[Study of God's Works.]

The world was made to be inhabited by beasts, but studied and contemplated by man; it is the debt of our reason we owe unto God, and the homage we pay for not being beasts; without this, the world is still as though it had not been, or as it was before the sixth day, when as yet there was not a creature that could conceive, or say there was a world. The wisdom of God receives small honour from those vulgar heads that rudely stare about, and with a gross rusticity admire his works; those highly magnify him whose judicious inquiry into his acts, and deliberate research into his creatures, return the duty of a devout and

learned admiration.


I believe that the whole frame of a beast doth perish, and is left in the same state after death as before it was materialed unto life; that the souls of men know neither contrary nor corruption; that they subsist beyond the body, and outlive death by the privilege of their proper natures, and without a miracle; that the souls of the faithful, as they leave earth, take possession of heaven; that those apparitions and ghosts of departed persons are not the wandering souls of men, but the, unquiet walks of devils, prompting and suggesting us unto mischief, blood, and villany, instilling and stealing into our hearts; that the blessed spirits are not at rest in their graves, but wander solicitous of the affairs of the world; but that those phantasms appear often, and do frequent cemeteries, charnel-houses, and churches, it is because those are the dormitories of the dead,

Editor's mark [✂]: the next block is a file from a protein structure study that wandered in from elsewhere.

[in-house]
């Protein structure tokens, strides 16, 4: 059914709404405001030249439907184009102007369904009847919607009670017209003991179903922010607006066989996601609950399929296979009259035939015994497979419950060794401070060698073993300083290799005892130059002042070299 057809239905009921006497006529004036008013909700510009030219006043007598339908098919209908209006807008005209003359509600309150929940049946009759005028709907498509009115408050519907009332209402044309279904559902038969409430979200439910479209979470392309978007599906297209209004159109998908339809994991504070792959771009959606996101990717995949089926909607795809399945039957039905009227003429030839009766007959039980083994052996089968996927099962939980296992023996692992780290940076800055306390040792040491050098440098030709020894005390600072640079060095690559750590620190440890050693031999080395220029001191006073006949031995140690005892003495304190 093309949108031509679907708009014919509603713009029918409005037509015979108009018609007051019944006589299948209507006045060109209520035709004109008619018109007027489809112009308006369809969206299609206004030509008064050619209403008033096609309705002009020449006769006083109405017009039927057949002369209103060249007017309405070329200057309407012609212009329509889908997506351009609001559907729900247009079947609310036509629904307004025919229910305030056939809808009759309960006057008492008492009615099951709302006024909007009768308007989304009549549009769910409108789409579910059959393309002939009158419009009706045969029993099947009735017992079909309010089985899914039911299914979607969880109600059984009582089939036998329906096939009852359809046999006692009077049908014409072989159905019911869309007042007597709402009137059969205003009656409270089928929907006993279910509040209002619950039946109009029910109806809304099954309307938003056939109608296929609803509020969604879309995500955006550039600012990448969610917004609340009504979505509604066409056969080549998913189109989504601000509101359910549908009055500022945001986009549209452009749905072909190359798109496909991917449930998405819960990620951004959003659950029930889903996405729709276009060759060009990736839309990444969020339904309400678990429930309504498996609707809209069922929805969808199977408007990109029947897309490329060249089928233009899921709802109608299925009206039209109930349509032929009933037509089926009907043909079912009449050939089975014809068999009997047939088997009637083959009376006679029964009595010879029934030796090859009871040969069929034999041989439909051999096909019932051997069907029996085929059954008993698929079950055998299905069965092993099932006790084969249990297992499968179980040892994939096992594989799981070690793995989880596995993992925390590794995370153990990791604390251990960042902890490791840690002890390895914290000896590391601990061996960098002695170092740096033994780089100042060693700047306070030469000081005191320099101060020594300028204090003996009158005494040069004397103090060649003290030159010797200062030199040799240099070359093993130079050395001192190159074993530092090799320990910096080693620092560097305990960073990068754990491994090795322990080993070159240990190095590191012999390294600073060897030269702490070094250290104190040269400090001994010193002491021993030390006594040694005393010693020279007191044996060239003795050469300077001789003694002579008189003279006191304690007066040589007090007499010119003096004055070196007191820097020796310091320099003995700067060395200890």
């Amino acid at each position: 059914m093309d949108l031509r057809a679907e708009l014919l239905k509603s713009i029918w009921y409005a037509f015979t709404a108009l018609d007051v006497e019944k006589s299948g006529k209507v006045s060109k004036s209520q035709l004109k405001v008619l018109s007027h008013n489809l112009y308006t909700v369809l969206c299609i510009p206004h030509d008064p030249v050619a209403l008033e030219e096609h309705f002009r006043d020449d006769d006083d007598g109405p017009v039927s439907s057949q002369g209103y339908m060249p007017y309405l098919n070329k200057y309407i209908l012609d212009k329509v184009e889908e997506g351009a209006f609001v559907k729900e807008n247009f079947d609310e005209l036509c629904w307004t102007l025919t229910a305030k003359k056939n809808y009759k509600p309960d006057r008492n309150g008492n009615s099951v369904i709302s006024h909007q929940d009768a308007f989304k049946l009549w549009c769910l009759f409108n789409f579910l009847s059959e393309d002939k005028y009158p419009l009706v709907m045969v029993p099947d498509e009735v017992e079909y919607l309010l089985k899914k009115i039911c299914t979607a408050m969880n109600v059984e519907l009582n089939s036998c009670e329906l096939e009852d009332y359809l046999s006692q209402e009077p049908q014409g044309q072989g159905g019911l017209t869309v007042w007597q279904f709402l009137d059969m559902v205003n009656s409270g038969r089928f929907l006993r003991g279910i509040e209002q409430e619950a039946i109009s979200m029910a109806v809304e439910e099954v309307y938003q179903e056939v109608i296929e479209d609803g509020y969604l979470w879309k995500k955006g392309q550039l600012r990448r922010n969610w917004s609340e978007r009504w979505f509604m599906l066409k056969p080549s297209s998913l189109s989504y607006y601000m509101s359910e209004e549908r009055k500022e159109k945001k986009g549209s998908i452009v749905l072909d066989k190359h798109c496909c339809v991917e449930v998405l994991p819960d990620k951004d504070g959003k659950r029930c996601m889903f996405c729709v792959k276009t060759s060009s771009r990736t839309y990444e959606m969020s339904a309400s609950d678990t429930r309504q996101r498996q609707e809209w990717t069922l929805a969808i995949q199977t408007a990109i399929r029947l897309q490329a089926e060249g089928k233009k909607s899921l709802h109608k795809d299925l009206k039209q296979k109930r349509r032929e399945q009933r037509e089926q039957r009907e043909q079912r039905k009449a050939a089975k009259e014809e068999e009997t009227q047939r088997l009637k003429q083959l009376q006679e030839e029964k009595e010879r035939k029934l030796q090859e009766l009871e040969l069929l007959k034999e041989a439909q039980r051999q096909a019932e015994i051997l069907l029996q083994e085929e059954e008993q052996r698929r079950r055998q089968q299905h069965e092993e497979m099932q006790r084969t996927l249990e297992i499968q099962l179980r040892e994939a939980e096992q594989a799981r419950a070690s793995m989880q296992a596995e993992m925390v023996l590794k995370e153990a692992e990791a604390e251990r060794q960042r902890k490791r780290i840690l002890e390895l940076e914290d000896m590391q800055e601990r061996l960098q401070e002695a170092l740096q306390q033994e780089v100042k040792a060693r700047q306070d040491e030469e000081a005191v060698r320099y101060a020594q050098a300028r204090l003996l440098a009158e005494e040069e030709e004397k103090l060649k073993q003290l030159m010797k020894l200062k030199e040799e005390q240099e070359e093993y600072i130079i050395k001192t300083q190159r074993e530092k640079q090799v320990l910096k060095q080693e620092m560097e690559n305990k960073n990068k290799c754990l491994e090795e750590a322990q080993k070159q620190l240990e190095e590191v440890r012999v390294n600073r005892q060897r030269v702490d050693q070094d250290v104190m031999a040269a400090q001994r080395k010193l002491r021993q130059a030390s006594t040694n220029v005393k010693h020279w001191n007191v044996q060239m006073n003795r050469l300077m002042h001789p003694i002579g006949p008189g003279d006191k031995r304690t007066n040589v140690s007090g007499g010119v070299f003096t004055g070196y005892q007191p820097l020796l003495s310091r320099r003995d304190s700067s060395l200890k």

where the devil, ke an insect champion, beholds

with pride the spoils and trophies of his victory over Adam.

[Of Myself.]